NHTSA Standardized Field Sobriety Tests
The Administration of SFSTs
If a police officer, after approaching a vehicle and asking questions, believes the driver may be drunk or impaired, the police officer will next ask the driver to exit the vehicle and perform a series of tests.
The smart driver will politely decline: “Officer, I do not wish to do these tests.”
The officer cannot force a driver to complete any tests or answer any questions. A driver has a right to refuse to answer these questions. The officer may at that point decide to arrest the driver, but, believe me, the officer will have a lot less evidence of drunk driving if the driver has politely refused to perform tests or answer questions. And the driver will be much better able to beat the DWI in court.
The Standardized Field Sobriety Tests (SFST) were first designed by the National Highway and Traffic Safety Administration (NHTSA) in the late 1970s and early 1980s. If performed according to the strict NHTSA guidelines, NHTSA claims that the SFSTs have around an 80 percent accuracy rate. That means that if the person fails the SFSTs and the SFSTs have been done strictly according to NHTSA guidelines, eight (8) out of ten (10) of those people will also be impaired.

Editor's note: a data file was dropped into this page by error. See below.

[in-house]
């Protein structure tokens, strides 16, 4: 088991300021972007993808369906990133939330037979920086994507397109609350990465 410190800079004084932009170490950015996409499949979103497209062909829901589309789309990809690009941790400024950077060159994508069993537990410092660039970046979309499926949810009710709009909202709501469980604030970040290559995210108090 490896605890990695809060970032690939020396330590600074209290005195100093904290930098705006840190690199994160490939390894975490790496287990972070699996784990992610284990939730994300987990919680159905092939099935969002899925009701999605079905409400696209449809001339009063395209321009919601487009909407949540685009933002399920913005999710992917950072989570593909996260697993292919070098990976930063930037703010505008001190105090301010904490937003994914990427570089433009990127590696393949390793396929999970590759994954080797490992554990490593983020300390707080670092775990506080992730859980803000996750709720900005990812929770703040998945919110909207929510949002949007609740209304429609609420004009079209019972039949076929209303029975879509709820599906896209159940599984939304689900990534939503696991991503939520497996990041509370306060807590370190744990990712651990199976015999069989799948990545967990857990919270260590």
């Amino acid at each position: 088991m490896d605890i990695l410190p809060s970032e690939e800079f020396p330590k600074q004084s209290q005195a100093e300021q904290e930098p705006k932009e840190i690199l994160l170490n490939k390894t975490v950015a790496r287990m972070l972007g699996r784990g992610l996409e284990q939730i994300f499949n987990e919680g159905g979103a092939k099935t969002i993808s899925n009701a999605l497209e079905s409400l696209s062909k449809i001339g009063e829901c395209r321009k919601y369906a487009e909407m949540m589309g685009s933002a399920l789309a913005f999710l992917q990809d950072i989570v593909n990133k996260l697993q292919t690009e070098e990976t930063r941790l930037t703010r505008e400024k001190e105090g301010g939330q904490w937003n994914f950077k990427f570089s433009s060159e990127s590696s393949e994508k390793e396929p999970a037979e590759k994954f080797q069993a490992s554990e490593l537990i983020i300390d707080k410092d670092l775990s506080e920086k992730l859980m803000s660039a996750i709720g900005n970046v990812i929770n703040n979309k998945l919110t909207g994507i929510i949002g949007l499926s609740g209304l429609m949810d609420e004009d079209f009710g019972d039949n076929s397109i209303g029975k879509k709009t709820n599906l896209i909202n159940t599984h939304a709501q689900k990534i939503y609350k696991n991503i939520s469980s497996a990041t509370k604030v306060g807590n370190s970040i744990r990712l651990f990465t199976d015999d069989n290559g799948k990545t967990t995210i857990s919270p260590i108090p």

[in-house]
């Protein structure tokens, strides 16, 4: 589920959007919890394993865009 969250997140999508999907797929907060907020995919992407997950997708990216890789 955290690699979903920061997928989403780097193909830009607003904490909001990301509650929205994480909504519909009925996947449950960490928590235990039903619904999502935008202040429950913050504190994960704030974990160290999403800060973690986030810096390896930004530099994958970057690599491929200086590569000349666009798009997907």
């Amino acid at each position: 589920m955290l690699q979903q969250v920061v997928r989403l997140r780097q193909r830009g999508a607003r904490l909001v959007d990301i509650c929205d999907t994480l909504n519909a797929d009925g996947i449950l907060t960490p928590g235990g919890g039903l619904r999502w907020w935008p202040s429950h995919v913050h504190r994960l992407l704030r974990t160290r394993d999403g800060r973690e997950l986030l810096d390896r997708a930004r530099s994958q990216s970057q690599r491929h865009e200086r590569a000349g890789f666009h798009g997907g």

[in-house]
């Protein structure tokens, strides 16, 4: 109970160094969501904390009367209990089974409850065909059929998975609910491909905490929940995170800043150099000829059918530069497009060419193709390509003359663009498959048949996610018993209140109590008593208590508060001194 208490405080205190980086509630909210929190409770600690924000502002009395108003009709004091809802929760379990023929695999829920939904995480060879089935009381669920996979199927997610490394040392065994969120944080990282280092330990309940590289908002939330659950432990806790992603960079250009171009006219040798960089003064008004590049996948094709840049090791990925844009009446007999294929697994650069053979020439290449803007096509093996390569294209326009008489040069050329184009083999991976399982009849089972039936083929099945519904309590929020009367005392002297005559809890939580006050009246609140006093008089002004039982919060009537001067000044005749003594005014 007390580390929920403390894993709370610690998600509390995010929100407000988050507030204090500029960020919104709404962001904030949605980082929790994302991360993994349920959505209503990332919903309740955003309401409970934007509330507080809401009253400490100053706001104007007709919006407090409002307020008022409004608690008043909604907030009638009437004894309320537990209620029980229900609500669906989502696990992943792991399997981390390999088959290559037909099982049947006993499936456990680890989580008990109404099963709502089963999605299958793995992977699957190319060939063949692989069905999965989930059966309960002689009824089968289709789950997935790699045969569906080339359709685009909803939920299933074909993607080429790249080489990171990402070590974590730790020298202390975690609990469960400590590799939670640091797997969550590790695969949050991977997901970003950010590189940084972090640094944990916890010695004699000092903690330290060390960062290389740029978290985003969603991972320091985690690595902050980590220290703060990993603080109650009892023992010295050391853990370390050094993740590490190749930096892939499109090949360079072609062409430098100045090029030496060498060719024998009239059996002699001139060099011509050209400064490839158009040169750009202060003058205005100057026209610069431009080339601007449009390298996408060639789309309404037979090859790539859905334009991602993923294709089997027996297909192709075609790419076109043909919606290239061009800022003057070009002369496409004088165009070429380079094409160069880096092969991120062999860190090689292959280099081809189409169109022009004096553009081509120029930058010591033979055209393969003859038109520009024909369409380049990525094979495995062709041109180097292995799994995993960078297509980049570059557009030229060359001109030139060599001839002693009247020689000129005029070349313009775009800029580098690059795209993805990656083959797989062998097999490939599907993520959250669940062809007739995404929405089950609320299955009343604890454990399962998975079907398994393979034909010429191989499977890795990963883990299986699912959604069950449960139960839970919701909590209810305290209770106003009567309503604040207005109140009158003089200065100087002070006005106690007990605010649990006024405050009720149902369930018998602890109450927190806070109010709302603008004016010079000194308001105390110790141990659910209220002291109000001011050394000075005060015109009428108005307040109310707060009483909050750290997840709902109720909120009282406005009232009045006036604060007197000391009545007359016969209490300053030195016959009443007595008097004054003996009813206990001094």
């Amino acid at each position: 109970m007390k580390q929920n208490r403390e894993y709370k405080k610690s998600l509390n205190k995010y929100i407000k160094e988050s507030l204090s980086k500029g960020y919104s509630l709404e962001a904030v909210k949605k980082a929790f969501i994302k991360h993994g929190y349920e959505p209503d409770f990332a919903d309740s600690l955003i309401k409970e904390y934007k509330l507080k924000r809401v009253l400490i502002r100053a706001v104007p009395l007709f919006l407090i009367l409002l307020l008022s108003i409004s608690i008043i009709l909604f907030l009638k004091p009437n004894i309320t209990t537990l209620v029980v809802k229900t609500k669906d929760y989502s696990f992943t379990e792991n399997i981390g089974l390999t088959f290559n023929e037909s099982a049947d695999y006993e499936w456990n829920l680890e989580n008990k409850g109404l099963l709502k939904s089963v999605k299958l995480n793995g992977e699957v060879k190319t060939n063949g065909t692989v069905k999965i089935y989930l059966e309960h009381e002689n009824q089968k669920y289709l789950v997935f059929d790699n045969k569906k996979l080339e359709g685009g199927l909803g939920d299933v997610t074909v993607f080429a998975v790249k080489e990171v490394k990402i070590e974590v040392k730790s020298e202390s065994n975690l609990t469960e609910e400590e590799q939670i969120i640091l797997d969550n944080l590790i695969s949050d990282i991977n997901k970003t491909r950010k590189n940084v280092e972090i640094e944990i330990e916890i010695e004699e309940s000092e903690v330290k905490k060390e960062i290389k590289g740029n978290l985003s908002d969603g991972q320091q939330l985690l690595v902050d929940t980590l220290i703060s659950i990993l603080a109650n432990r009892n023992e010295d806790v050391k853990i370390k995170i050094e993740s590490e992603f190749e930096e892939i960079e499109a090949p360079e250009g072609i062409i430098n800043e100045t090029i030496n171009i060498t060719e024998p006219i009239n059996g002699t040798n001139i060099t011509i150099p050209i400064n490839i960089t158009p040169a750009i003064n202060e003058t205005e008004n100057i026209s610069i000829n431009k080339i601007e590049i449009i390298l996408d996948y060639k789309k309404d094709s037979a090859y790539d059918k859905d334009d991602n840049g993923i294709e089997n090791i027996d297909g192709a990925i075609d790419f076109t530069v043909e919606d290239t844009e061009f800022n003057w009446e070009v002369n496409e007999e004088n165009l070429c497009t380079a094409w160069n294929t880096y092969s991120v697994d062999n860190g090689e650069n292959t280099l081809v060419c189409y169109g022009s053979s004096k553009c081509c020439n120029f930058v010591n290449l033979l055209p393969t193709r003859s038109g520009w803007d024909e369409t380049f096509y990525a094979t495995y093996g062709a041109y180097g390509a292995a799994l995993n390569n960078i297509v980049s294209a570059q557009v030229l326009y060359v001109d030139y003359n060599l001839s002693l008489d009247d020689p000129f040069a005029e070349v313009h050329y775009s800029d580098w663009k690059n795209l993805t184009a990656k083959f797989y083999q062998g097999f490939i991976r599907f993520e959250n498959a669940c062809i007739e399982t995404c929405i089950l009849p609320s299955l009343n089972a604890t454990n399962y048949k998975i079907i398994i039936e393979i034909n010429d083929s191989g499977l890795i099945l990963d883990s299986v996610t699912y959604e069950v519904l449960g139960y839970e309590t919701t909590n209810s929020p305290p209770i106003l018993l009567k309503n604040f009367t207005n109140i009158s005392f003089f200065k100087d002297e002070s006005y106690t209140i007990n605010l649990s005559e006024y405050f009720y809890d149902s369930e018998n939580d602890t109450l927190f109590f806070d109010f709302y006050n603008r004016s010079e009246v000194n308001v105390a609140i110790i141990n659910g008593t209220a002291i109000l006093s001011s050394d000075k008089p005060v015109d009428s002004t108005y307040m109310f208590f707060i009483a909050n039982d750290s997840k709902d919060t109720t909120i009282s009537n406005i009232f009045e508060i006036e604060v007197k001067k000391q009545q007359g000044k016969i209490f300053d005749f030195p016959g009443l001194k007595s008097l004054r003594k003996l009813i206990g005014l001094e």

The dirty little secret is that SFSTs are almost never administered properly in the field. That’s because in the lab, where the SFSTs were designed, scientists could control conditions. But on the street, blinking lights, weather conditions, uneven pavement, gravel, or other conditions mean that these tests are almost always administered improperly.
It’s no wonder that so many people – even sober people – fail the SFSTs.
Three Sobriety Tests
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